With MapR fire sale, Hadoop’s promise has fallen on hard times

If you go back about a decade, Hadoop was hot and getting hotter. It was a platform for processing big data, just as big data was emerging from the domain of a few web-scale companies to one where every company was suddenly concerned about processing huge amounts of data. The future was bright, an open source project with a bunch of startups emerging to fulfill that big data promise in the enterprise.

Three companies in particular emerged out of that early scrum — Cloudera, Hortonworks and MapR — and between them raised more than $1.5 billion. The lion’s share of that went to Cloudera in one massive chunk when Intel Capital invested a whopping $740 million in the company. But times have changed.

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Via TechCrunch, Crunchbase, Infogram

Falling hard

Just yesterday, HPE bought the assets of MapR, a company that had raised $280 million. The deal was pegged at under $50 million, according to multiple reports. That’s not what you call a healthy return on investment.

But it wasn’t much better for Hortonworks. Many were surprised when Hortonworks was the first Hadoop company out of the gate to go public in 2014. It would be a rocky ride for the company, which would eventually merge with former golden boy Cloudera in a deal valued at $5.2 billion.

The merger was widely thought to be an attempt by two companies whose stock had fallen on hard times to increase their chances as a single entity. It hasn’t done much for either company. Cloudera’s market cap peaked at roughly $4 billion in March 2019 — today the company’s market cap sits at just $1.8 billion. It has been a rough time for the entire group. What happened?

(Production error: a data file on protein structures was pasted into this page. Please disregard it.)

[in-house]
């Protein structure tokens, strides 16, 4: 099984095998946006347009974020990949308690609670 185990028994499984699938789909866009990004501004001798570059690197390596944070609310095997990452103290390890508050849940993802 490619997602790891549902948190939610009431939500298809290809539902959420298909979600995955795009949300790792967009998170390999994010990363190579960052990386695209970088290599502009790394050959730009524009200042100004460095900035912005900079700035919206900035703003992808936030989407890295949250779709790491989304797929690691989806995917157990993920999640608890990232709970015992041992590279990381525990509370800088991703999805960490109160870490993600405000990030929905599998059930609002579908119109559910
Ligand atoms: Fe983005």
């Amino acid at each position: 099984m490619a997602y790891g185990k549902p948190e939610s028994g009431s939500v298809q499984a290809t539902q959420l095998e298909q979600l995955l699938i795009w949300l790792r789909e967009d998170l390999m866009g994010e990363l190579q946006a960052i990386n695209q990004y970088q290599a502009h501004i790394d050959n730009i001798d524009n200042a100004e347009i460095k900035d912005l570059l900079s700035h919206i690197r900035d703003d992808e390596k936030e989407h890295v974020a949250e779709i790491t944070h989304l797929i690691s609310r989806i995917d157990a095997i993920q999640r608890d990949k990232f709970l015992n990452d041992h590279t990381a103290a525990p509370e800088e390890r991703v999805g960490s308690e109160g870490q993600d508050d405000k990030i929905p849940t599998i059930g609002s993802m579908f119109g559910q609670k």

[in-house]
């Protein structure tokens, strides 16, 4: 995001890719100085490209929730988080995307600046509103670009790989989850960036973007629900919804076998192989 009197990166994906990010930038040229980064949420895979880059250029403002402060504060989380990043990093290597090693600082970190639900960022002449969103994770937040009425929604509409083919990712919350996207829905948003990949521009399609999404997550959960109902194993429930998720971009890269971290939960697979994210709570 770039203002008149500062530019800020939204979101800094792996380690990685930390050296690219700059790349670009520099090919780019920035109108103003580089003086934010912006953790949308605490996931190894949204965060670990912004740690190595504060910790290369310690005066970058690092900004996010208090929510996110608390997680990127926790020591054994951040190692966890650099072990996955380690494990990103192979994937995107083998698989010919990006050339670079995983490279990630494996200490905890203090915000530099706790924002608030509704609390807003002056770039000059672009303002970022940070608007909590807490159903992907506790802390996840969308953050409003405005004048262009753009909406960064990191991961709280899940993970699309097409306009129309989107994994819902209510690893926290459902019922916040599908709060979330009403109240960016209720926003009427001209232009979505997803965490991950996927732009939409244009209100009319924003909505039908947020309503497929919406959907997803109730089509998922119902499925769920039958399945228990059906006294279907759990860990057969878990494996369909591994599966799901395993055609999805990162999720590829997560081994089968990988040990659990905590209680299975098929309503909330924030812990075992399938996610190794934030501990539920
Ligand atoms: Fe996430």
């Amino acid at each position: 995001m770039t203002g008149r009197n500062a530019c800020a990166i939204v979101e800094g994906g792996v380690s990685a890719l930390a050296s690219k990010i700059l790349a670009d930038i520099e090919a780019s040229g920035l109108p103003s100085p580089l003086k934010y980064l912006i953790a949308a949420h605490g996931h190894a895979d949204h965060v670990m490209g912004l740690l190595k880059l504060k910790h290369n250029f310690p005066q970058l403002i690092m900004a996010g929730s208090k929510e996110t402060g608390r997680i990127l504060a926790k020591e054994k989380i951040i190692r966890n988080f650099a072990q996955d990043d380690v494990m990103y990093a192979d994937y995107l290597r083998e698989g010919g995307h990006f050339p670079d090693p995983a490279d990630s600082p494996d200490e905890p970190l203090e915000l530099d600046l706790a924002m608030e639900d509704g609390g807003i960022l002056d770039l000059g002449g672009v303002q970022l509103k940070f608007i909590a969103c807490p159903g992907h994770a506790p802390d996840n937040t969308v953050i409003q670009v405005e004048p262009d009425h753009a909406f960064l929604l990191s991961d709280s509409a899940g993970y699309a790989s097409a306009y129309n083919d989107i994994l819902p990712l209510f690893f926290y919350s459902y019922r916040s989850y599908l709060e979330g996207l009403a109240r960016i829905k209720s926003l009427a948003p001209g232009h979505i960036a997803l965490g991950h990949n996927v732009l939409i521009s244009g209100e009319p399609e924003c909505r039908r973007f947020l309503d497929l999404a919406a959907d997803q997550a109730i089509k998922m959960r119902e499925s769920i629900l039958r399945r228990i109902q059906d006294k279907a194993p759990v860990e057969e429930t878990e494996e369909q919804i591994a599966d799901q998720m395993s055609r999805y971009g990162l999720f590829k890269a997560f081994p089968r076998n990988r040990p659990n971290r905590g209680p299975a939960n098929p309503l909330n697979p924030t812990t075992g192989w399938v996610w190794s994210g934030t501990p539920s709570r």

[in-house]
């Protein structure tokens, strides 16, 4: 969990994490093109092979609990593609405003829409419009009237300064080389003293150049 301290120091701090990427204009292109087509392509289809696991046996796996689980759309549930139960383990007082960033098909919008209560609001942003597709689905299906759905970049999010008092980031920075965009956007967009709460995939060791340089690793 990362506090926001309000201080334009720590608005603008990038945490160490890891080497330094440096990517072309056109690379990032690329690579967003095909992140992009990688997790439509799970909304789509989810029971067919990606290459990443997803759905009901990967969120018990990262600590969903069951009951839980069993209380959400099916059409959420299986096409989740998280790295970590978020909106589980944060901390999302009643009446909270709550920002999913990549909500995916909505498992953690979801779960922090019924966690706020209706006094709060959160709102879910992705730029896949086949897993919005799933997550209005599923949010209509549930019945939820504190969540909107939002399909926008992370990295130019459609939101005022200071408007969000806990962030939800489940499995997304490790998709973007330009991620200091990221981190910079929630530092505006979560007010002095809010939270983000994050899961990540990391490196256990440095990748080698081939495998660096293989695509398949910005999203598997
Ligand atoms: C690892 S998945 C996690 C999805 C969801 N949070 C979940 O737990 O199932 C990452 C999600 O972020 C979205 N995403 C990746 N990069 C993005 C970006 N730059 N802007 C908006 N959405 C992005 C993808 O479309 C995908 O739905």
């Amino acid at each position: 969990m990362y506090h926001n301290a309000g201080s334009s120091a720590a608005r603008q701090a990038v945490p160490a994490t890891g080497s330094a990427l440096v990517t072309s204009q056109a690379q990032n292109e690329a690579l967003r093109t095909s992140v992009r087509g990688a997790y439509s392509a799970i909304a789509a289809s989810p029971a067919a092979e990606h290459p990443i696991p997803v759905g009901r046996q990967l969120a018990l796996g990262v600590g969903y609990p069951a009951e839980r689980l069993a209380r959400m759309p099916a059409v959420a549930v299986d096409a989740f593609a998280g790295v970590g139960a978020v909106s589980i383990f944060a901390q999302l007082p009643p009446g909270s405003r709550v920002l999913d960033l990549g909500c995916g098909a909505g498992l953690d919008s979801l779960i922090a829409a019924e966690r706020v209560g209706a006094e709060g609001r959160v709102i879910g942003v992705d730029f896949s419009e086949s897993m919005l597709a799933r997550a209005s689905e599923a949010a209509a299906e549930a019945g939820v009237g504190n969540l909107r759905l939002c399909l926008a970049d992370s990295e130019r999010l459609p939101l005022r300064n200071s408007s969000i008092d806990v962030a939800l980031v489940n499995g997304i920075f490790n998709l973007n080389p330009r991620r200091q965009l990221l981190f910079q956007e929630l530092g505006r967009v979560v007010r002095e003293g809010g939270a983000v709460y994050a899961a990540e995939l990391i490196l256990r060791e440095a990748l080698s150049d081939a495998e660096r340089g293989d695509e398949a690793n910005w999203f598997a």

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Open source doesn’t always win

Investors love an open source model. You have the raw open source code anyone can download and try for free, then you have the paid part, where companies provide the kinds of tools and services that enterprises require and demand. The approach provides a built-in market as projects gain in popularity. See Kubernetes or Linux or MongoDB.

And if it works well, it also removes some of the development burden on a startup with limited resources. If a project picks up steam as Hadoop once did, it provides a community of people to help build the project, allowing a startup to grow the product without investing in expensive engineering talent.

Companies can and do develop around a successful project, and provide support and tools for simplifying the complexity of the raw open source tool. The trouble for Hadoop from the beginning was that it was so complex, and these companies (and others) perhaps didn’t do enough to simplify it. It still required a fair bit of heavy lifting to make it work.

Can it come back?

As the market fragmented, even a merger the size of the one between Cloudera and Hortonworks hasn’t been able to help it recover. Perhaps, it is simply a case of the market passing Hadoop by and other services and capabilities taking its place. That’s what Doug Henschen, VP and principal analyst at Constellation Research believed right after the merger was announced:

The move to the cloud is, in my view, sapping growth and revenue potential for these companies such that it won’t sustain three profitable players with strong, double-digit growth. Cloudera and Hortonworks have both moved to provide consistent hybrid- and multi-cloud capable services, but I see @AWS EMR and Spark services and similar Azure and Google services as capturing faster growth, and together, the lion’s share of the big data platforms market,” he told TechCrunch last year.

Hadoop had its day, raised its capital and fell to earth, proving that not every open source project is going to produce positive results for investors. This one shows that when any product category with significant capital investment falls, it can fall hard and leaves investors with lots of questions in its wake.

There is a speck of room for optimism, however. Cloudera quietly announced last month that it was changing its open source licensing model to be more in line with Hortonworks, and since the stock has picked up a smidgen. Whether that move can lift the flagging company further out of the doldrums remains to be seen.